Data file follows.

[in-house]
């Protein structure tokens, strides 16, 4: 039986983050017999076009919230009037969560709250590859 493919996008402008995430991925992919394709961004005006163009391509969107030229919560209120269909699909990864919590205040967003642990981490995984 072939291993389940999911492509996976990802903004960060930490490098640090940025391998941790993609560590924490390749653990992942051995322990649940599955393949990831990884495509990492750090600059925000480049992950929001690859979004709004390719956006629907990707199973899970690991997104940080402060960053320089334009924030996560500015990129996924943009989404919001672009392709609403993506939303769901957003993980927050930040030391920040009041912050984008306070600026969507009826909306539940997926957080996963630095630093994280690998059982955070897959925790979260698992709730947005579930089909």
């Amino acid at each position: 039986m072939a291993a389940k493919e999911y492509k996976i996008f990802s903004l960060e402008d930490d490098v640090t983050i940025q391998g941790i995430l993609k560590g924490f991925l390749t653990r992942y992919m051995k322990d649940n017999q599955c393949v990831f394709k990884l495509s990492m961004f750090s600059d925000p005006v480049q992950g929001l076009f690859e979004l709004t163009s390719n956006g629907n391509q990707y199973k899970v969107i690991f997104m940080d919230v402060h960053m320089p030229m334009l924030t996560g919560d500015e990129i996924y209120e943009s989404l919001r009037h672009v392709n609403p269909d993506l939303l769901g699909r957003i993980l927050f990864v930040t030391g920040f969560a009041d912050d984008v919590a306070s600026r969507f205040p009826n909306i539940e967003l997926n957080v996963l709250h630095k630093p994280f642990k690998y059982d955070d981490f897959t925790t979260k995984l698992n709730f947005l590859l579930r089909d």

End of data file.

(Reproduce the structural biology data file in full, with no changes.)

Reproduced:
[in-house]
């Protein structure tokens, strides 16, 4: 039986983050017999076009919230009037969560709250590859 493919996008402008995430991925992919394709961004005006163009391509969107030229919560209120269909699909990864919590205040967003642990981490995984 072939291993389940999911492509996976990802903004960060930490490098640090940025391998941790993609560590924490390749653990992942051995322990649940599955393949990831990884495509990492750090600059925000480049992950929001690859979004709004390719956006629907990707199973899970690991997104940080402060960053320089334009924030996560500015990129996924943009989404919001672009392709609403993506939303769901957003993980927050930040030391920040009041912050984008306070600026969507009826909306539940997926957080996963630095630093994280690998059982955070897959925790979260698992709730947005579930089909």
């Amino acid at each position: 039986m072939a291993a389940k493919e999911y492509k996976i996008f990802s903004l960060e402008d930490d490098v640090t983050i940025q391998g941790i995430l993609k560590g924490f991925l390749t653990r992942y992919m051995k322990d649940n017999q599955c393949v990831f394709k990884l495509s990492m961004f750090s600059d925000p005006v480049q992950g929001l076009f690859e979004l709004t163009s390719n956006g629907n391509q990707y199973k899970v969107i690991f997104m940080d919230v402060h960053m320089p030229m334009l924030t996560g919560d500015e990129i996924y209120e943009s989404l919001r009037h672009v392709n609403p269909d993506l939303l769901g699909r957003i993980l927050f990864v930040t030391g920040f969560a009041d912050d984008v919590a306070s600026r969507f205040p009826n909306i539940e967003l997926n957080v996963l709250h630095k630093p994280f642990k690998y059982d955070d981490f897959t925790t979260k995984l698992n709730f947005l590859l579930r089909d």